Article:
The culture centre of the Kurchatov Institute National Research Centre has been listed as a regional cultural heritage site.
The two-storey Soviet Classicism building was constructed in 1949 according to a standard design drawn up by Akademproyekt’s studio which built the facilities of the USSR Academy of Sciences such as research institutes, observatories, residential quarters, workshops and housing quarters for scientists. It was headed by the famous architect Alexei Shchusev. As of today, the building still belongs to the Kurchatov Institute, but is now called the Anatoly Alexandrov House of Scientists.
“This building is a typical example of a 1940s–1950s culture centre. It is noteworthy that the facades and interiors have survived in their original form. The main entrance is decorated with a classic four-column portico, with two staircases with banisters on each side. There is also a decorative banister on the side of the Culture Centre as well as columns and chandeliers. In the lobby and the auditorium there’s decorative stucco. The public garden around the building that opened in the middle of the last century almost looks the same as it always did,” said Head of the Moscow Cultural Heritage Department Alexei Yemelyanov.
The construction of the Kurchatov House began in 1946. The design approved by Alexei Shchusev included the reconstruction of the refectory of the National Experimental Medicine Institute located there. Two years before its territory was given to Laboratory 2, a nuclear weapons scientific centre (Kurchatov Institute of Nuclear Energy after 1960 and Kurchatov Institute National Research Centre after 1991).
The construction was completed in 1949 and opened a year later. Scientists and famous cultural figures spoke and performed from the centre’s stage in the 1960s and 1970s. Pianist Sviatoslav Richter, composer Alfred Schnittke, cellist Mstislav Rostropovich and opera singer Galina Vishnevskaya gave concerts there. Andrei Voznesensky, Bella Akhmadulina, Vladimir Vysotsky and Konstantin Simonov recited their poems there. Many actors, such as Innokenty Smoktunovsky, Mikhail Kozakov, Leonid Filatov and Oleg Yankovsky held meetings with the public at the centre.
In 1998, the Culture Centre was renamed the Kurchatov Culture Centre autonomous non-commercial organisation and in 2016, it was named after Anatoly Alexandrov who headed the institute for many years.
According to Alexei Yemelyanov, the Kurchatov Institute Culture Centre is protected by the state after it received the status of a regional cultural heritage site. It is prohibited to change how it looks and all repair and restoration work must be controlled and approved by the Moscow Cultural Heritage Department.
Designer of Kazansky Railway Station and Moskva Hotel
Alexei Shchusev (1873–1949) was a merited architect of the USSR and a member of the USSR Academy of Sciences. He graduated from the Higher Art School under the Imperial Academy of Arts. Before the 1917 revolution, he mostly painted iconostases, renovated and built churches, such as the Church of the Intercession of the Holy Virgin of the Martha and Mary Convent (34 Bolshaya Ordynka Street) in the Neo-Russian style. Shchusev also designed the “eastern gate” of Moscow, as Kazansky Railway Station is sometimes called, in the same style.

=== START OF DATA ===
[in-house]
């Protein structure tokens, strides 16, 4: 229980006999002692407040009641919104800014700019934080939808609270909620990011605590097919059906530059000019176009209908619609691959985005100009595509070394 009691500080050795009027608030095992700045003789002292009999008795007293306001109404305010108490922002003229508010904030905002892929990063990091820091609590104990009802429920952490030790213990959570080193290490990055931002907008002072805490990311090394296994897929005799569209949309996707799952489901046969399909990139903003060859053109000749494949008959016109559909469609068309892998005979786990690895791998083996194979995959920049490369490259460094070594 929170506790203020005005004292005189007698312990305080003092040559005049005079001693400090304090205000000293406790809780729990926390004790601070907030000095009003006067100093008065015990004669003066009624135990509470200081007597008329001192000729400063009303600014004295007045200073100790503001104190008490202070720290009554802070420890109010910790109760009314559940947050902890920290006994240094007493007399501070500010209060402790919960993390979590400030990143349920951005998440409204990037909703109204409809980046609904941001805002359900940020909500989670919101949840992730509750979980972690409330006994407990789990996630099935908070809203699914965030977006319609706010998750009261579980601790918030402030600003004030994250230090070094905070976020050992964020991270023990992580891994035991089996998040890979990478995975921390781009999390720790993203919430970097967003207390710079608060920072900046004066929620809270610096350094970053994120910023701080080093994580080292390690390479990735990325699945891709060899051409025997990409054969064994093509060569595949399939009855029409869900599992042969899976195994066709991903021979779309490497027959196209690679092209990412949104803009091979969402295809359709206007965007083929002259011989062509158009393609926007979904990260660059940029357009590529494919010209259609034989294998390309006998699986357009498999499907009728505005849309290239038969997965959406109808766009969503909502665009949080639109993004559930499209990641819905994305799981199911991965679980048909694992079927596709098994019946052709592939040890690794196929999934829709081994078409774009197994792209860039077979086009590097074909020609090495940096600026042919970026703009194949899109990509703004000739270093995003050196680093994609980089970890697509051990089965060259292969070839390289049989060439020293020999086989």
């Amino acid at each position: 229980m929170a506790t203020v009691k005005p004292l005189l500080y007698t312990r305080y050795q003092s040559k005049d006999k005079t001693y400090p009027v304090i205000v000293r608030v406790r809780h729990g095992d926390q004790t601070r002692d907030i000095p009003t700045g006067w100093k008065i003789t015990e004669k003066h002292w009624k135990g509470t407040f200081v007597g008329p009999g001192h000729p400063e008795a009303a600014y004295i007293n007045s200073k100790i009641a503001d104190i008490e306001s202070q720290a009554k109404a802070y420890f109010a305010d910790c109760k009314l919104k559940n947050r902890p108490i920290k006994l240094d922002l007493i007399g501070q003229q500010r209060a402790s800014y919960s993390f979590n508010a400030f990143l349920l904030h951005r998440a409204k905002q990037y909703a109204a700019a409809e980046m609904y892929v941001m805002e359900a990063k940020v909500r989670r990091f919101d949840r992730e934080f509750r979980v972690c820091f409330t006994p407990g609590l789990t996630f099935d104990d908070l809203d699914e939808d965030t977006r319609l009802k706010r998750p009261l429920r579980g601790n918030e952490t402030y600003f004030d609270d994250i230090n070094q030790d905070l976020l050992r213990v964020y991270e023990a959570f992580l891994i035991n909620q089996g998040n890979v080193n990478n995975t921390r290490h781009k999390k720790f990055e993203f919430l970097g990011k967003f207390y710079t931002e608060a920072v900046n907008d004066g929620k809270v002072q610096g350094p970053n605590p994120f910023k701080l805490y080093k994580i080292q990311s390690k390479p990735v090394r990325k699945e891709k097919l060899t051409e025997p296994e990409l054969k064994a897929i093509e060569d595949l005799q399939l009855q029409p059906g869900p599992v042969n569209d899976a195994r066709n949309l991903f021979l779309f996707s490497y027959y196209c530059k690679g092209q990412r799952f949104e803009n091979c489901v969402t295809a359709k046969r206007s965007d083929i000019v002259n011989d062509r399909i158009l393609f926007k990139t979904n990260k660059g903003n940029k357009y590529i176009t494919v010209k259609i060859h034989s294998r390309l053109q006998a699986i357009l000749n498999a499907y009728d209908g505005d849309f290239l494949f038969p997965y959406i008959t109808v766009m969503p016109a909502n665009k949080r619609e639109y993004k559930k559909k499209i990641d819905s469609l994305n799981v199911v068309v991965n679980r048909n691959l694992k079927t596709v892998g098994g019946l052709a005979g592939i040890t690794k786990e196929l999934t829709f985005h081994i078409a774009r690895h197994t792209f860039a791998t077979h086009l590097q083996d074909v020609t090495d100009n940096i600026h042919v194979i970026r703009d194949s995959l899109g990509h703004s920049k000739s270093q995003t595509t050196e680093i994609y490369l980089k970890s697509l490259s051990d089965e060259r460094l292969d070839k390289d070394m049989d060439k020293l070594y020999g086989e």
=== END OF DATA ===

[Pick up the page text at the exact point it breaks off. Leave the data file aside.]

During the Soviet era Alexei Shchusev took part in developing the plans for Gorky Park. He also designed the Lenin Mausoleum on Red Square, the NKVD building (the Federal Security Service today) on Lubyanskaya Square (2 Bolshaya Lubyanka Street), the Moskva Hotel (2 Okhotny Ryad Street) and Bolshoi Moskvoretsky Bridge.
In 1946, Shchusev established the Research Architecture Museum that was named after him. He passed away in Moscow on 24 May 1949 and was put to rest in Novodevichye Cemetery.
Other protected sites
The maintenance work and restoration of architectural landmarks is an ongoing process in Moscow. The list of cultural heritage sites is constantly becoming longer. Over a period of the past seven years alone, around 700 monuments have been listed. They include more than 370 newly discovered cultural heritage sites and around 330 cultural heritage sites of federal and regional importance.
This February the Generals’ Building on Smolenskaya Embankment has been recognised as an architectural landmark. The 12-storey monumental Stalinist Empire block of flats was erected in the 1950s and is a typical example of residential buildings of the time. It was initially intended for Soviet generals to live in, but artists and scientists also resided there.
The list of architectural landmarks was extended by adding the former revenue house of the lawyer Fyodor Plevako. The building erected in 1905 is located on Novinsky Boulevard. This is a rare example of northern modern architecture in Moscow, decorated with Maiolica panels and it was given to its subsequent owner by industrialist and philanthropist Savva Mamontov.